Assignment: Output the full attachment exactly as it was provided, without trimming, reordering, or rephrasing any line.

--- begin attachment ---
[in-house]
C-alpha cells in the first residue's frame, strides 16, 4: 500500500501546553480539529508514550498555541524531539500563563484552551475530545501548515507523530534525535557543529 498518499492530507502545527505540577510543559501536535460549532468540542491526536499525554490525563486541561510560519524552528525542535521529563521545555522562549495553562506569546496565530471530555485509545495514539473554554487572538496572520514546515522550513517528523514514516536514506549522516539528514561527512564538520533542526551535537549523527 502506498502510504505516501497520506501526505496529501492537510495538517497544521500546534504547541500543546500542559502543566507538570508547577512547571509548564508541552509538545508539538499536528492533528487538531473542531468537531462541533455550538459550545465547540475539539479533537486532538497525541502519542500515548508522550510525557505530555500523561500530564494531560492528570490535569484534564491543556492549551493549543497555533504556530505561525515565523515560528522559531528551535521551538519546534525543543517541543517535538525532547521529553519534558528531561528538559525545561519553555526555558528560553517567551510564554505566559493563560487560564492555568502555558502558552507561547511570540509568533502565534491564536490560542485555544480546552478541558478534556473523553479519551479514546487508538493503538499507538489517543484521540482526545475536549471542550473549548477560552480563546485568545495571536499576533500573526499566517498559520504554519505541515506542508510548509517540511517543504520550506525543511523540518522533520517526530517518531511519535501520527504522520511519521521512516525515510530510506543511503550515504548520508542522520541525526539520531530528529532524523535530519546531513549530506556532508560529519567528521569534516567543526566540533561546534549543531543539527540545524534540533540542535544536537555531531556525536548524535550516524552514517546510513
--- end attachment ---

[in-house]
C-alpha cells in the first residue's frame, strides 16, 4: 500500500501546553480539529508514550498555541524531539500563563484552551475530545501548515507523530534525535557543529 498518499492530507502545527505540577510543559501536535460549532468540542491526536499525554490525563486541561510560519524552528525542535521529563521545555522562549495553562506569546496565530471530555485509545495514539473554554487572538496572520514546515522550513517528523514514516536514506549522516539528514561527512564538520533542526551535537549523527 502506498502510504505516501497520506501526505496529501492537510495538517497544521500546534504547541500543546500542559502543566507538570508547577512547571509548564508541552509538545508539538499536528492533528487538531473542531468537531462541533455550538459550545465547540475539539479533537486532538497525541502519542500515548508522550510525557505530555500523561500530564494531560492528570490535569484534564491543556492549551493549543497555533504556530505561525515565523515560528522559531528551535521551538519546534525543543517541543517535538525532547521529553519534558528531561528538559525545561519553555526555558528560553517567551510564554505566559493563560487560564492555568502555558502558552507561547511570540509568533502565534491564536490560542485555544480546552478541558478534556473523553479519551479514546487508538493503538499507538489517543484521540482526545475536549471542550473549548477560552480563546485568545495571536499576533500573526499566517498559520504554519505541515506542508510548509517540511517543504520550506525543511523540518522533520517526530517518531511519535501520527504522520511519521521512516525515510530510506543511503550515504548520508542522520541525526539520531530528529532524523535530519546531513549530506556532508560529519567528521569534516567543526566540533561546534549543531543539527540545524534540533540542535544536537555531531556525536548524535550516524552514517546510513